Turkey’s political influence in Libya and the weaponization of the Muslim Brotherhood

Ioannis Th. Mazis and Markos I. Troulis[1]

Πηγή: https://www.idf.il/en/minisites/dado-center/research-1/turkey-s-political-influence-in-libya-and-the-weaponization-of-the-muslim-brotherhood/


Turkey’s cooperation with the organization of Muslim Brothers has its own strong foundations, representing at the same time the frontline of the Turkish geostrategy towards the leadership of the Ummah and the Muslim World. This is a decade-long proven reality, while it is not visible which part is leading and which is following the other’s strategic behavior. In any case and except for any “metaphysical ideas” of the current Turkish elite, a certain strategic image is produced for Erdoğan and it is related with the profound Islamist-oriented strategy, aiming to Turkey’s upgrade into a regional hegemon absolutely antagonist at a world-wide level. On this line of thought, the current study aims to describe Turkey’s engagement in Libya under the cloak of Ankara’s relation with the Muslim Brotherhood between 2020 and 2021. Comparatively to Turkey’s ambiguent strategy in the case of Gaza escalation of May 2021, general conclusions are reached with regard to the consequences of Neoottoman policies in Maghreb and the Greater Middle East for regional stability and peace.

Brief timeline

  • 2 January 2020: The Turkish Parliament ratifies the decision for a military intervention in Libya. The ratification expires in one year.
  • 5 January 2020: Turkish operational projection of power in Libya starts.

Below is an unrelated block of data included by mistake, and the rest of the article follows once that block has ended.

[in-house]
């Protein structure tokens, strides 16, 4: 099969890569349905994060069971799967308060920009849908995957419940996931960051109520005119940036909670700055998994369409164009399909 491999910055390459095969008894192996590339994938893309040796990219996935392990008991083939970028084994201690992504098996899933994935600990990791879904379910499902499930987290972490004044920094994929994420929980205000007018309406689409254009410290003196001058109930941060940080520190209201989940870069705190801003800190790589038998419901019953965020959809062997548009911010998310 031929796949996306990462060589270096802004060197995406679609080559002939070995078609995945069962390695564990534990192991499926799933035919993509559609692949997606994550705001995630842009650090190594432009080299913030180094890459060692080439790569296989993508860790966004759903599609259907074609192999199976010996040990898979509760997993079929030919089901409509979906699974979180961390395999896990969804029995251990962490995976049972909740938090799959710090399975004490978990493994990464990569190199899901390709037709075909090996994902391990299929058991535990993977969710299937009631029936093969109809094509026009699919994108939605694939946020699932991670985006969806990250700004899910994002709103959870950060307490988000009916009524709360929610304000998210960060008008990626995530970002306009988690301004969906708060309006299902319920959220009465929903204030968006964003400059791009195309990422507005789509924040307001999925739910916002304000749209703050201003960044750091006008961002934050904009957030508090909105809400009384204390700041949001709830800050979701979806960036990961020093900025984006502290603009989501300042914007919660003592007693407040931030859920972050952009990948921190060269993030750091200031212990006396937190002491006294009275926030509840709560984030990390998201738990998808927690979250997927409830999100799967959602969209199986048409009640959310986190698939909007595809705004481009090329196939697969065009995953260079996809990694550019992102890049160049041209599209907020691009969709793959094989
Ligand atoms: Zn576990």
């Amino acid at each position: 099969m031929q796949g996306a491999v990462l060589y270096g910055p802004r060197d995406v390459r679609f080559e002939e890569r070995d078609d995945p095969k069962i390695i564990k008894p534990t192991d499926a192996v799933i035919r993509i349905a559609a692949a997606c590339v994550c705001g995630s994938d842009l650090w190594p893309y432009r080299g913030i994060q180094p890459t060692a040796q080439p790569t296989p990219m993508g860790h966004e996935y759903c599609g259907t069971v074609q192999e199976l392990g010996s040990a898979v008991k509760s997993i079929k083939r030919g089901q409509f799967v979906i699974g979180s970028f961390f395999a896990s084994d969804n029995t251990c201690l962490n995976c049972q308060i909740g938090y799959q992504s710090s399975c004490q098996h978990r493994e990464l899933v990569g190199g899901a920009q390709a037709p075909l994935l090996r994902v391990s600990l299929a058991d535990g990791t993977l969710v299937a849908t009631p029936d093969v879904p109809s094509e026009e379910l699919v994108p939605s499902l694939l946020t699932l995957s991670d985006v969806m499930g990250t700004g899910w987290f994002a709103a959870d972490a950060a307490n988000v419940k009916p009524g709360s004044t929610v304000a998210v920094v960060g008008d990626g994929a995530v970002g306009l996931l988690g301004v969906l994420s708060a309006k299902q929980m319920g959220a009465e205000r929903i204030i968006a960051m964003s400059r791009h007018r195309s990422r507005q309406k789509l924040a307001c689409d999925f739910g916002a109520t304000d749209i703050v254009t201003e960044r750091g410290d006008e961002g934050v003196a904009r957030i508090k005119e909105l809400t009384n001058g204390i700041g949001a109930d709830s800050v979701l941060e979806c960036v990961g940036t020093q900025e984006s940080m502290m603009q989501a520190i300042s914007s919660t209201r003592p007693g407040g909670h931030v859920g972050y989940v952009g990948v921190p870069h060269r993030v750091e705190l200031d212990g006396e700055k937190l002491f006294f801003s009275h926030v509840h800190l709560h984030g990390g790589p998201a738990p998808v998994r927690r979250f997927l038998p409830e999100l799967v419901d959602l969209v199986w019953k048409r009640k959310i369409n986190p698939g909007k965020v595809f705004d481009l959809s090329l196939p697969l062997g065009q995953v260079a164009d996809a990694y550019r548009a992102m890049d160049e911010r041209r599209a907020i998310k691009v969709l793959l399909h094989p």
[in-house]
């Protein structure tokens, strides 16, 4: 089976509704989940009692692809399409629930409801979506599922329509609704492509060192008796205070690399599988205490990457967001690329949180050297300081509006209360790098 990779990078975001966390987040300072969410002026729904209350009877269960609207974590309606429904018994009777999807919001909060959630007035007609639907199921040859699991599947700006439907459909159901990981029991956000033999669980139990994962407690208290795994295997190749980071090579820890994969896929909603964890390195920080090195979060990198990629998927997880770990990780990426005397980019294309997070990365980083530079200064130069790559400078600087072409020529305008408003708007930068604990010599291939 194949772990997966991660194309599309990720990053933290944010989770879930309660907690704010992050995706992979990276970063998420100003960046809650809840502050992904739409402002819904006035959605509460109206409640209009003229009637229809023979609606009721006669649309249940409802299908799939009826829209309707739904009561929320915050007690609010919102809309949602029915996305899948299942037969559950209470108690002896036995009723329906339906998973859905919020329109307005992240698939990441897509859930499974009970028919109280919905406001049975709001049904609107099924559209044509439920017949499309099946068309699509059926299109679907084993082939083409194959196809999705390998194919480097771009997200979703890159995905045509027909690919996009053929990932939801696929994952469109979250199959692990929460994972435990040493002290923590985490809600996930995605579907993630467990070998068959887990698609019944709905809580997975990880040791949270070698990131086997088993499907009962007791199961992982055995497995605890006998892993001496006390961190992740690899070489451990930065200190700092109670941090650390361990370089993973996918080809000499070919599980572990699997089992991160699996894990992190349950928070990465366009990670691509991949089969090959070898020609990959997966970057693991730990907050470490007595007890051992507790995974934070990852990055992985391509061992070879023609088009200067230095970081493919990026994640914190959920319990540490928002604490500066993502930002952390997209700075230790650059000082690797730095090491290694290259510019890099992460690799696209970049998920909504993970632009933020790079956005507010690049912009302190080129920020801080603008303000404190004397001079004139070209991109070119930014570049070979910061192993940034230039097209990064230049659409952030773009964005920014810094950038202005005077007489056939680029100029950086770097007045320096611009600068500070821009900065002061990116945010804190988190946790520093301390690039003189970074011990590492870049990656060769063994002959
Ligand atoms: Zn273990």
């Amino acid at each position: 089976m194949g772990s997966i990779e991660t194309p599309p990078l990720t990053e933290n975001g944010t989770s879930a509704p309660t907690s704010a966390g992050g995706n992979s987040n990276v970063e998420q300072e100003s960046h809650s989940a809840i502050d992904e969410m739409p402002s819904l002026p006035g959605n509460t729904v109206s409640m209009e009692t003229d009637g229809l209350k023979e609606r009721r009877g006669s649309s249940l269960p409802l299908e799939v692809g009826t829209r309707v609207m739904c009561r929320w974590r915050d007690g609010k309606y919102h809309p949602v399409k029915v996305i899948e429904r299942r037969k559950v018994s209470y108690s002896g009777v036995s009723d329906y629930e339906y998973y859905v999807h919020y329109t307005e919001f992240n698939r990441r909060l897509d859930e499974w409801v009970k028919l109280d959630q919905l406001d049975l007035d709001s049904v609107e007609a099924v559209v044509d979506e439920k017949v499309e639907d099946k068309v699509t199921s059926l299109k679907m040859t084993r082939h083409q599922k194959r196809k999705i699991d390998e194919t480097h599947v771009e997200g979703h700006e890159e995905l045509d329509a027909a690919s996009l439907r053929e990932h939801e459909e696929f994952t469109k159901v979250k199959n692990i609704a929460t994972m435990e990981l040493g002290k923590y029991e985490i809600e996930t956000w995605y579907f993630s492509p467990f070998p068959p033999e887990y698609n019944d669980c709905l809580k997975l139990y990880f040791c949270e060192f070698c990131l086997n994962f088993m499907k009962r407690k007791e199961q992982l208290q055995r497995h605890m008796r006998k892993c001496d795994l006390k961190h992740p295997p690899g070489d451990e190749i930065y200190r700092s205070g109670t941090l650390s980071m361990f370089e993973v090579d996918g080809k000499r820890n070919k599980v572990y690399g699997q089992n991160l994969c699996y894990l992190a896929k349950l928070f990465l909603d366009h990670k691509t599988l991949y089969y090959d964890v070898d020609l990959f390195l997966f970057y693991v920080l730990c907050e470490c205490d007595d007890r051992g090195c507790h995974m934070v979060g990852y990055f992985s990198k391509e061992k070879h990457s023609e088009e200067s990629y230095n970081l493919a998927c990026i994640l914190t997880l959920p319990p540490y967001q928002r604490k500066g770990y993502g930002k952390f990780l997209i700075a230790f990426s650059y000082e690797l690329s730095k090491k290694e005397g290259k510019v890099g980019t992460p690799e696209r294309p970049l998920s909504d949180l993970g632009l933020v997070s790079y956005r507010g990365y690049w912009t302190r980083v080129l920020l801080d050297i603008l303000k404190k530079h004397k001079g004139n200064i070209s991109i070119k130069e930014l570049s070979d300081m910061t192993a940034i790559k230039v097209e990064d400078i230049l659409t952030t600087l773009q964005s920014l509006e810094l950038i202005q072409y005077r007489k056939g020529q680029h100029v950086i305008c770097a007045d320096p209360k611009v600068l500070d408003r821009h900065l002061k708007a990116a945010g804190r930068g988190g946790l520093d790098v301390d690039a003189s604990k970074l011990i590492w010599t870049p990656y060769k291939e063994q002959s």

• 19 January 2020: A 55-point road map is agreed in the Berlin Peace Conference for peace establishment.
  • 22 April 2020: The spokesperson of the Libyan National Army (LNA) Ahmed al-Mismari announces the arrest of “the most dangerous Egyptian terrorist in Libya” named Mohammad Mohammad al-Sayyid, also known as Mohamed al-Sanbakhti or Abu Khaled Munir.
  • 20 June 2020: The Egyptian Parliament empowers the Government and the Armed Forces of Egypt to assist General Khalifa Haftar into Libyan soil.
  • 30 June 2020: According to French intelligence, the Government of Tripoli under Fayez Sarraj plans to establish a “National Guard” with the support of Muslim Brotherhood.
  • 9 August 2020: After a demand of Turkish Minister of Foreign Affairs Mevlüt Çavuşoğlu, dozens of Muslim Brotherhood’s media start a campaign against the Greek-Egyptian agreement for a delineation of Exclusive Economic Zone. Their main argument is that the agreement infringes Libya’s sovereign rights in sea, as these rose after the agreement between Turkey and the Government of Tripoli.
  • 10 September 2020: MED–7 Summit takes place and Ajaccio Declaration is signed. After the discussions among the leaders of the seven Mediterranean states, a press conference follows and the French President Emmanuel Macron states: “Turkey has signed unacceptable agreements with the Government of National Accord in Libya, infringing Greece’s legal rights […] We have to recognize that Turkey is not a partner in this region anymore […] We have to abstain from an escalation, but Turkey should clarify its intentions in some sectors. As Europeans, we have to be stable and strong against Erdoğan”.
  • 9 December 2020: Turkey publishes its “discontent” against the Libyan part of the Muslim Brotherhood, due to the latter’s support to the UN proposal for the spokesperson of Libyan Parliament Aguila Saleh’s appointment as the Chairman of the new Presidential Council, as well as the appointment of Fathi Bashagha as the Head of Government.
  • 21 December 2020: The Egyptian-based World Center Al-Azhar Fatwa bans the admission in the Muslim Brotherhood noting that Allah and the Sharia Law “do not permit any divisions and confrontations”.
  • 11 January 2021: Emrullah İşler, brother of Recep Tayyip Erdoğan, is accused that promotes family business interests via covered military operations in Libya, in line with Erdoğan’s relevant
  • 10 March 2021: The fragmented Libyan Parliament ratifies the formation of a transitional Government of National Unity.